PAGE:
Emerging Asian currencies broadly fell on Friday against a stronger dollar, buoyed by a hawkish US Federal Reserve, but the Philippine peso outperformed.
While central banks in Taiwan, Indonesia and the Philippines all increased interest rates on Thursday, the rupiah and the Taiwan dollar were down 0.1% and 0.2%, respectively, with only the peso managing to eke out gains.
China’s yuan fell 0.3% to its lowest in more than two years.
Bank Indonesia (BI) increased rates by more than expected on Thursday, Taiwan’s central bank hiked its policy rate for the third time this year and the Philippine central bank delivered its fifth rate rise of 2022, hiking half a percentage point, as widely expected.
Global risk appetite was sluggish after the US Federal Reserve delivered its third 75 bps rate hike this year, signalled further hikes and warned of dwindling confidence in the US economy’s soft landing.
The Fed’s projections for aggressive hikes have pushed US Treasury yields higher and triggered another round of dollar buying, driving the greenback to a near two-decade high and weighing on riskier Asian assets.
“The big macro factor that is driving markets right now is a strong dollar,” said Alvin Tan, head of Asia FX strategy at RBC Capital Markets.
“And so, it doesn’t matter if there is some differential effect due to rate hikes…in the grand scheme of things, we are in a very macro dominated market right now, and it’s not really paying much heed to what’s happening with the domestic policies of individual countries,” Tan said.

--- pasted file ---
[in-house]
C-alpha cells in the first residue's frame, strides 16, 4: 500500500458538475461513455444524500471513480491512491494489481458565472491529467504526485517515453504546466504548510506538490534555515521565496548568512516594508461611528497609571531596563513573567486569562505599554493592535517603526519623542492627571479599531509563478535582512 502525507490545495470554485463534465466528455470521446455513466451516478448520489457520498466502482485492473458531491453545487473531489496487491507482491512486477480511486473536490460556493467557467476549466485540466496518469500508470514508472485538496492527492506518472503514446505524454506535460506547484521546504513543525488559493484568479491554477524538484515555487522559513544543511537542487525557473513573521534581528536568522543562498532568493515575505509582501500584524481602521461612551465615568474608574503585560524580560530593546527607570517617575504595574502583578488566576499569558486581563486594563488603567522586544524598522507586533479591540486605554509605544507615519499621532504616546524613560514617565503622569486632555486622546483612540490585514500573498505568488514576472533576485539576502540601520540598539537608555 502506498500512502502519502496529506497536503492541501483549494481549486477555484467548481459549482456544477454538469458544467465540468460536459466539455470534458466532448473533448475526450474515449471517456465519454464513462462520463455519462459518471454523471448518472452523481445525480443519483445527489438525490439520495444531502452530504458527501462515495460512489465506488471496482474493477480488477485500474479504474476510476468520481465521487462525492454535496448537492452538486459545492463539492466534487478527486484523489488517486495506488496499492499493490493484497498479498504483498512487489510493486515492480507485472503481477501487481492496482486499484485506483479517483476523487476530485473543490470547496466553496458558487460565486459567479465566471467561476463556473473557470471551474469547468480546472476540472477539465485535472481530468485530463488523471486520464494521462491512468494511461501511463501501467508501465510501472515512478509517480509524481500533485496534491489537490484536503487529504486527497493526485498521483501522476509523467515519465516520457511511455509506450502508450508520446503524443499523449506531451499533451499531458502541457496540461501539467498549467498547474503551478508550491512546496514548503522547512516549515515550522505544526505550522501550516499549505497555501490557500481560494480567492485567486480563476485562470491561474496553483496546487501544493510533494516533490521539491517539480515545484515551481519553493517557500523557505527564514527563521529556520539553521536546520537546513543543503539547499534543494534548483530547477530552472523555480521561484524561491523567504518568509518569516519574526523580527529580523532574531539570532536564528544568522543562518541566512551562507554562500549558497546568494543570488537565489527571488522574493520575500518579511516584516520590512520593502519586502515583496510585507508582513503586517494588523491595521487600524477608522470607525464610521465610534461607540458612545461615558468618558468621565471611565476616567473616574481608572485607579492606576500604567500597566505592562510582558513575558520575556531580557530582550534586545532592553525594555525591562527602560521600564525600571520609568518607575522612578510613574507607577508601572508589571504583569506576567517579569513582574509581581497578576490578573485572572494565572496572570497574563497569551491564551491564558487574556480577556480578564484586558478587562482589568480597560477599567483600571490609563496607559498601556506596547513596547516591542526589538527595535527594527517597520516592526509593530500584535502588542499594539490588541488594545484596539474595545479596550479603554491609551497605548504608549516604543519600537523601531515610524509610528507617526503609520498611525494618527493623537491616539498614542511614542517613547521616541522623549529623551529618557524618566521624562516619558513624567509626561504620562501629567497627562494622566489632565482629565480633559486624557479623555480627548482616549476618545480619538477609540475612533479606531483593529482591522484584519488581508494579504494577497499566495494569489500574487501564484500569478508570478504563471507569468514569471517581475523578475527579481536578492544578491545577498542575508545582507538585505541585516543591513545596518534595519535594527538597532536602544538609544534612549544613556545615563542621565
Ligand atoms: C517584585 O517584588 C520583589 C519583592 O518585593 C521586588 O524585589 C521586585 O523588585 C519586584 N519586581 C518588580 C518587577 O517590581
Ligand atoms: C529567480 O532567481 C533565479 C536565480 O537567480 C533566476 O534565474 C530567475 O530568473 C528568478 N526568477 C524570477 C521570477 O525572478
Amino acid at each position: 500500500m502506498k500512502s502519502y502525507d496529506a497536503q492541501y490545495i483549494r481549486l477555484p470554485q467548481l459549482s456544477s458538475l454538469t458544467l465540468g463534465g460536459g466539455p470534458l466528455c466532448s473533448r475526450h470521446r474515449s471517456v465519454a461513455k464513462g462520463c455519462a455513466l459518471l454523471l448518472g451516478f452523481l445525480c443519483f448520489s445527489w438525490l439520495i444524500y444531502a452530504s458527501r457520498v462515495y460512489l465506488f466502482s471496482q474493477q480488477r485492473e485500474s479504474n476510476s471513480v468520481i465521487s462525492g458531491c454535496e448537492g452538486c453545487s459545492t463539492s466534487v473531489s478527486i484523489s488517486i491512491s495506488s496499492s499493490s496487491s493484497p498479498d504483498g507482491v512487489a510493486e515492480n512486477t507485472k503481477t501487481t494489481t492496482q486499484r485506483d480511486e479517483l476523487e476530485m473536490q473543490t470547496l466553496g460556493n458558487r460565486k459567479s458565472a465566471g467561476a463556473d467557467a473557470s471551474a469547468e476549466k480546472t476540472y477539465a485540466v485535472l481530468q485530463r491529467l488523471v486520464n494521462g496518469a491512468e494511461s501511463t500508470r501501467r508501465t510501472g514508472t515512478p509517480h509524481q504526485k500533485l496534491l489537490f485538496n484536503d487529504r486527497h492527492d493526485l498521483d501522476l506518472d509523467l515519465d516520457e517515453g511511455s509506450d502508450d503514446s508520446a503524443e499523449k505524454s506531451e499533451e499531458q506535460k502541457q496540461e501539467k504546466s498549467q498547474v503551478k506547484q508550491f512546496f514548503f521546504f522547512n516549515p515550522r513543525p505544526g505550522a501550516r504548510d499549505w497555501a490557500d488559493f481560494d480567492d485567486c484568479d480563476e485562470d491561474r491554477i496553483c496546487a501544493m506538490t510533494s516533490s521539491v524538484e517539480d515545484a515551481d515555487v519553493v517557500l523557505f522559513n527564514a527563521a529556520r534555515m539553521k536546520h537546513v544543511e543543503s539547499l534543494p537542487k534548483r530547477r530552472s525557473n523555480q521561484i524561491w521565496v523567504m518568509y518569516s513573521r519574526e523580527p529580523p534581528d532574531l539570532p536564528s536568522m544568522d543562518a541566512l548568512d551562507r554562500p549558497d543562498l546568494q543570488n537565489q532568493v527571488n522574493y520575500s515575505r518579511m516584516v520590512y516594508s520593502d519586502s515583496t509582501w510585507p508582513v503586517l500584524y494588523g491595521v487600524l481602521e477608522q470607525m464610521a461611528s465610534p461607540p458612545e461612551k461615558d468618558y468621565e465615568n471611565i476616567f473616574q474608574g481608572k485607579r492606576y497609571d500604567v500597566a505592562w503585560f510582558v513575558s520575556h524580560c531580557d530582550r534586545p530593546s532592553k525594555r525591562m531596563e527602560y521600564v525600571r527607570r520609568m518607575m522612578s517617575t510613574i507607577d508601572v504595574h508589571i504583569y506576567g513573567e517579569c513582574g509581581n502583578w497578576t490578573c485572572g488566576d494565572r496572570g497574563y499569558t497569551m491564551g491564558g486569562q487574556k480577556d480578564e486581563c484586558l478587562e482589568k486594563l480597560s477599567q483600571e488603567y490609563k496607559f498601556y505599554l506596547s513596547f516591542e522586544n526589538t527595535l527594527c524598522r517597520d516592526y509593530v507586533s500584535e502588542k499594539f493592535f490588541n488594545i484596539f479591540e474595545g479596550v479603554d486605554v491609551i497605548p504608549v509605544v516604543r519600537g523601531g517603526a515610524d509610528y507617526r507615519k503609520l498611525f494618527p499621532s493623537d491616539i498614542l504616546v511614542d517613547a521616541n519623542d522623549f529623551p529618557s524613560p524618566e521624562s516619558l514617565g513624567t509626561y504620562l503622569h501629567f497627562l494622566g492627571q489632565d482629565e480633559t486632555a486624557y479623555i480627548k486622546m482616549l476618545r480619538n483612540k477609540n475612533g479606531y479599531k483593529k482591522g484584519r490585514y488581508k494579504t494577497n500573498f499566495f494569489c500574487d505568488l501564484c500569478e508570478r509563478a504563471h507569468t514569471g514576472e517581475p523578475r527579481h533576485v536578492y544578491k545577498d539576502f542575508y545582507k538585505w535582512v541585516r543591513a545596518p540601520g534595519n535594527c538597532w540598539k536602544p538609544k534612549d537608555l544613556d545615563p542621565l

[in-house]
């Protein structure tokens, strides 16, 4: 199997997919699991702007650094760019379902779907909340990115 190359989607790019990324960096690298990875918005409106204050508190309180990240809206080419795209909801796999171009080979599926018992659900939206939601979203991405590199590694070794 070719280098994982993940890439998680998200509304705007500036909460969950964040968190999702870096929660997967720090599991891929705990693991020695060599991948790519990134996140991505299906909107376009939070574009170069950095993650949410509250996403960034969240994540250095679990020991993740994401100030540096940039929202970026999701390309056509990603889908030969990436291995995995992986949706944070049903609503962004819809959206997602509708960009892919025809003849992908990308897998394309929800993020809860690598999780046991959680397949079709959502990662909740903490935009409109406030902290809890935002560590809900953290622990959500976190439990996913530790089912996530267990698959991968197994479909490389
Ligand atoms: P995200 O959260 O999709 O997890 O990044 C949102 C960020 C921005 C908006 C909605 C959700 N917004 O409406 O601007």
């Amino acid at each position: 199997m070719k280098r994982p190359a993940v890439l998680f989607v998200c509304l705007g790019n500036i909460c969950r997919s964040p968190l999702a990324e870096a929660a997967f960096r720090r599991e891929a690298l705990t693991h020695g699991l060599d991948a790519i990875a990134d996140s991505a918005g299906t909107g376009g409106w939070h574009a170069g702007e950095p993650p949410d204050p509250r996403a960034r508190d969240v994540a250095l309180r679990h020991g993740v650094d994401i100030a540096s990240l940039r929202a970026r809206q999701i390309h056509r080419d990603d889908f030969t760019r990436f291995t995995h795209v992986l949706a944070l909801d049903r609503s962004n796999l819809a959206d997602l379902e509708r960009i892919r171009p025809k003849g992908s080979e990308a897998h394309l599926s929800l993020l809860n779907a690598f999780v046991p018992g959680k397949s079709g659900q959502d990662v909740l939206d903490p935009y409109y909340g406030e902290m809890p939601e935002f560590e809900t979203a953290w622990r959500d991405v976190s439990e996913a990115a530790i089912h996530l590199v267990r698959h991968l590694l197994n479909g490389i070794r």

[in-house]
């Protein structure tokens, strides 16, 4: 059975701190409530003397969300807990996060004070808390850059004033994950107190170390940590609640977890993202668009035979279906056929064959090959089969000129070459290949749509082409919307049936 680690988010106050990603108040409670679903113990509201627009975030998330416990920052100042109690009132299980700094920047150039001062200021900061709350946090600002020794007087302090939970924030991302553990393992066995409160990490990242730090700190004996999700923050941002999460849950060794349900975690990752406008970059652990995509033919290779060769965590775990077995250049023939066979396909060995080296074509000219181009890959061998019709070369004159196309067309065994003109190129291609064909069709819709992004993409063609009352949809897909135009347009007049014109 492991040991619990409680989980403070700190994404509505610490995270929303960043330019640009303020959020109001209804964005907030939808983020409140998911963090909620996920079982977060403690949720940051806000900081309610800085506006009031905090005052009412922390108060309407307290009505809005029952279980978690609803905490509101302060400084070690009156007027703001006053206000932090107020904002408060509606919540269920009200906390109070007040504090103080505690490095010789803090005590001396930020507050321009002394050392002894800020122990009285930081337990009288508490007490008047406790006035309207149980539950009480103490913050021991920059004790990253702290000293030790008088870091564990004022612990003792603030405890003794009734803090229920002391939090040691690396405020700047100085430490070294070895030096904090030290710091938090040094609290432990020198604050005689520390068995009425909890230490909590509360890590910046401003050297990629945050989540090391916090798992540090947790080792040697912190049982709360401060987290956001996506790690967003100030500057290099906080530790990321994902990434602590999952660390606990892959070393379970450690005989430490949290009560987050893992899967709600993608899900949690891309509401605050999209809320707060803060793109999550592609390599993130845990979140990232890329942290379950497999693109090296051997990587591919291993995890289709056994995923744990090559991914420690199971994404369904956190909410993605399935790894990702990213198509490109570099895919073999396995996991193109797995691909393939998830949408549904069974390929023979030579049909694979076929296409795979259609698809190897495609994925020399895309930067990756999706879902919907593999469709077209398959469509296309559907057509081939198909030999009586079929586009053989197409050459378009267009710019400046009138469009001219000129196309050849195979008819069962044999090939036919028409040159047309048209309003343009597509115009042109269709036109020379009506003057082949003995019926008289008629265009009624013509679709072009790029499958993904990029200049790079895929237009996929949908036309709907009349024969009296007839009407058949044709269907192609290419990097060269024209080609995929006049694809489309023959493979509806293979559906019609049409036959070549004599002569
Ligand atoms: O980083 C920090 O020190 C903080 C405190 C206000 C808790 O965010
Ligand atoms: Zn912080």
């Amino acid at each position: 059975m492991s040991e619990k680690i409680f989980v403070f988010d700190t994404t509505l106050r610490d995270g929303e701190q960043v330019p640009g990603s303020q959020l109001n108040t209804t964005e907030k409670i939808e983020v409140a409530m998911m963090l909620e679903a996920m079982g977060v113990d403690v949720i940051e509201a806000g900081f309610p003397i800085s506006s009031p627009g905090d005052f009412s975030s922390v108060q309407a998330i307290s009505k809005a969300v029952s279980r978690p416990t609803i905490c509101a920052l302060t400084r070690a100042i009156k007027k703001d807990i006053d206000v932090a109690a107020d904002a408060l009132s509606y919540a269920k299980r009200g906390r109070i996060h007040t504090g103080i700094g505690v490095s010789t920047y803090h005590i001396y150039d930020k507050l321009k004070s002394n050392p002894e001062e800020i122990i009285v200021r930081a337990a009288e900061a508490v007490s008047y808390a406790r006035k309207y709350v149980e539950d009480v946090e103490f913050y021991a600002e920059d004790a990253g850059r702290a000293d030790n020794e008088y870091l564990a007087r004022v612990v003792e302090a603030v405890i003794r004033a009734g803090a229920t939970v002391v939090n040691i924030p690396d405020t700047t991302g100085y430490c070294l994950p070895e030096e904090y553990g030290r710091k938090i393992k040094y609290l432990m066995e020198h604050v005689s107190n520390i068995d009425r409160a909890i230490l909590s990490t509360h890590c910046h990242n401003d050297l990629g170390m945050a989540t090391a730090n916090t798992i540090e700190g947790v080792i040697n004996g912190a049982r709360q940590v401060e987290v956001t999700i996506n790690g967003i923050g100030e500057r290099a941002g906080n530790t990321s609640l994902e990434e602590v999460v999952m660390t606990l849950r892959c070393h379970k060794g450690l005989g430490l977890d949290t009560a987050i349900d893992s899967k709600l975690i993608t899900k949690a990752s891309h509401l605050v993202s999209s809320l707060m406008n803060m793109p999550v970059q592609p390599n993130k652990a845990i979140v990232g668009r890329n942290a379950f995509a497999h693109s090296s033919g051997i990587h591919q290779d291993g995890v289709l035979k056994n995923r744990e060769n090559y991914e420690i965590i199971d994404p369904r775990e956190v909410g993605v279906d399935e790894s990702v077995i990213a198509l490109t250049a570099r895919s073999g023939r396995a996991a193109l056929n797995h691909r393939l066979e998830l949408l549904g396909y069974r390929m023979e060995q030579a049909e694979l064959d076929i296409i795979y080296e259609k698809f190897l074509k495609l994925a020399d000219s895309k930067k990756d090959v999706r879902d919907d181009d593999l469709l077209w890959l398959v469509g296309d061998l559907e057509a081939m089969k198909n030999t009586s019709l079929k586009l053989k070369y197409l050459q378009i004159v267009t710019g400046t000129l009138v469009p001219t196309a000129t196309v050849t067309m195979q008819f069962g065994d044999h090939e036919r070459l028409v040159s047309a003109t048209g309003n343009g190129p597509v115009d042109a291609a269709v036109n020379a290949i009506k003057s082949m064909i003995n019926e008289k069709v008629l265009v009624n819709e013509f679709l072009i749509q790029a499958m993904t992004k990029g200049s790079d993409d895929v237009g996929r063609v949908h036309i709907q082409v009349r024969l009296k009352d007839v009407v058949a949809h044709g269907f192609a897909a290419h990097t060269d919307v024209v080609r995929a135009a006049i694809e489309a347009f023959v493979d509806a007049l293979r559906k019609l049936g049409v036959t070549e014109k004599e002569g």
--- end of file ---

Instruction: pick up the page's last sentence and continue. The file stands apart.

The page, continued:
Asian stocks were poised for the fourth consecutive weekly drop, with equities in Shanghai and Taiwan down 1.1%, while stocks in Seoul tumbled over 2%.
The Malaysian ringgit shed 0.1% on Friday and is down nearly 9% on the year.
Malaysia will not impose capital controls or peg the ringgit to the US dollar, the central bank said on Friday, as the currency trades near a 24-year low.
Malaysia’s consumer price index (CPI) rose 4.7% from a year earlier in August, in line with expectations, government data showed on Friday.
Meanwhile, the Indian rupee eased 0.5% to a record low, while shares in Mumbai fell 1.1%, on track for their second straight weekly loss.
The Reserve Bank of India likely sold dollars via state-run banks on Friday after the rupee extended losses to hit a record low, three traders told Reuters.
** Singapore’s key consumer price gauge rose 5.1% in August, slightly more than forecast, driven by larger increases in the prices of services and food, official data showed
** Indonesian 10-year benchmark yields are up 4.7 basis points at 7.275%